Tip: Click here for 13 Ways To Work Raw Crucifers Into Your Food World
Put Alliums In Your Cart
Alliums include garlic, leeks, chives , scallions, shallots and onions. This family of veggies that can literally bring a tear to your eye, are a potent source of another bioactive called quercetin. And if you think the sulforaphane in crucifers is potent, then quercetin is at a whole different level. Yes, even more potent for those free radicals, and perhaps even better at extinguishing inflammation.
Some people don’t tolerate alliums very well. If this is you, then you can get the same benefit from quercetin by buying radishes. But be sure to look for radishes with their fresh, vibrant leaves still intact. The leaves have a much higher concentration of quercetin than the leaves. Just chop up the leaves and add to your salad, or your sandwich.
Try this delicious recipe that uses garlic and onions
Beets and Spinach Need To Go Home With You
I recommend beets and spinach because they are the highest source of a compound called betaine in the produce department. Why is betaine important you wonder? Well in this article, I talk about the cycles that make your body function. If you recall, some of us run into traffic jams which are caused by a lack of specific nutrients, or by nutrients just not being in the right form for the body to use.
One of the traffic jams or bottle necks for some of us occurs in the methylation cycle. When the cycle gets backed up, we can run into health issues that affect our mood, can cause anxiety or slow down our built-in detoxification process. Betaine helps the body work around traffic jams in the methylation cycle, akin to you taking the Frontage Road when the highway grinds to a halt. So grab your beets and spinach and help your body take a smoother ride!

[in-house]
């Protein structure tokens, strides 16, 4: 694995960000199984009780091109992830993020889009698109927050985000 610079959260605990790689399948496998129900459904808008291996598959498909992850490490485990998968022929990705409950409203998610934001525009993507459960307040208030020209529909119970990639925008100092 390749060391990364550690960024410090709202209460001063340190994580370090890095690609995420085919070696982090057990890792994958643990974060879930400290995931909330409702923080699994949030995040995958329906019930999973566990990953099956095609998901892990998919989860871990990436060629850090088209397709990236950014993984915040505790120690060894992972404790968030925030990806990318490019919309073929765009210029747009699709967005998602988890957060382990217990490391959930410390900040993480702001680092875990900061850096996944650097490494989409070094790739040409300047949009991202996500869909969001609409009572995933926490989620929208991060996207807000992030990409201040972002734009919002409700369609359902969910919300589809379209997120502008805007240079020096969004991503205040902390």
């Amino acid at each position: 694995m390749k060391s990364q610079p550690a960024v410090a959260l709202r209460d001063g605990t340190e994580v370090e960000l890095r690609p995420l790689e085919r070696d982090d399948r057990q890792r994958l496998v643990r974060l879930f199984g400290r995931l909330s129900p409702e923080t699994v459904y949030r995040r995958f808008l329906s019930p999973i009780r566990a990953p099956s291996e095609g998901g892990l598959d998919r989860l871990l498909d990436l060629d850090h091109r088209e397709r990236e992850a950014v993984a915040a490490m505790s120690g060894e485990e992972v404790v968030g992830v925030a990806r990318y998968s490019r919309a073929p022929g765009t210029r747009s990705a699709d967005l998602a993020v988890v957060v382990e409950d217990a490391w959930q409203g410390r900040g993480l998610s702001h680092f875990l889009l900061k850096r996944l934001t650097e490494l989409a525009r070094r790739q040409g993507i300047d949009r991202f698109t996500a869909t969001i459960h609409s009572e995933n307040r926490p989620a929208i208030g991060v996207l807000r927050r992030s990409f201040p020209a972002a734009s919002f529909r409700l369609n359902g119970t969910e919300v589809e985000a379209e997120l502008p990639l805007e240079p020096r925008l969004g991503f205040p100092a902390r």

Tip: buy beets with their leaves in tact and you get a fresher product and a larger return on your food dollar. You can use both the root and the leaf, just like the radishes I just talked about.
Try this flavorful slaw which you can make with orange beets!
Like vegetables, fruit provides the many nutrients and fiber our body needs. But once again, all fruit is not created equal when you consider their bioactives.
Olives are you best fruit friends followed by berries
If you want to get the best nutrient and bioactive return on your food dollar, put olives (yes they are a fruit) in your grocery cart- always. You want the fresh, brined ones (unstuffed), and not the canned ones.
Next head for fresh or frozen berries. Freezing berries does not require high heat treatment, so their bioactives are intact. Quercetin and catechins are the most prolific bioactives in berries, where elderberries (not usually sold in stores) have by far the highest quercetin concentration, while strawberries and blueberries have the most diverse bioactive profile. Now am I suggesting you avoid your apples and bananas, or better still, peaches in season? Not at all. But if you want to get the best R.O.I. on your produce dollars, put your money into the produce I suggest and spend the rest on what is fresh, local and in season.
And if you are really interested in understanding how to choose the best of fresh produce, I recommend this great and humorous book.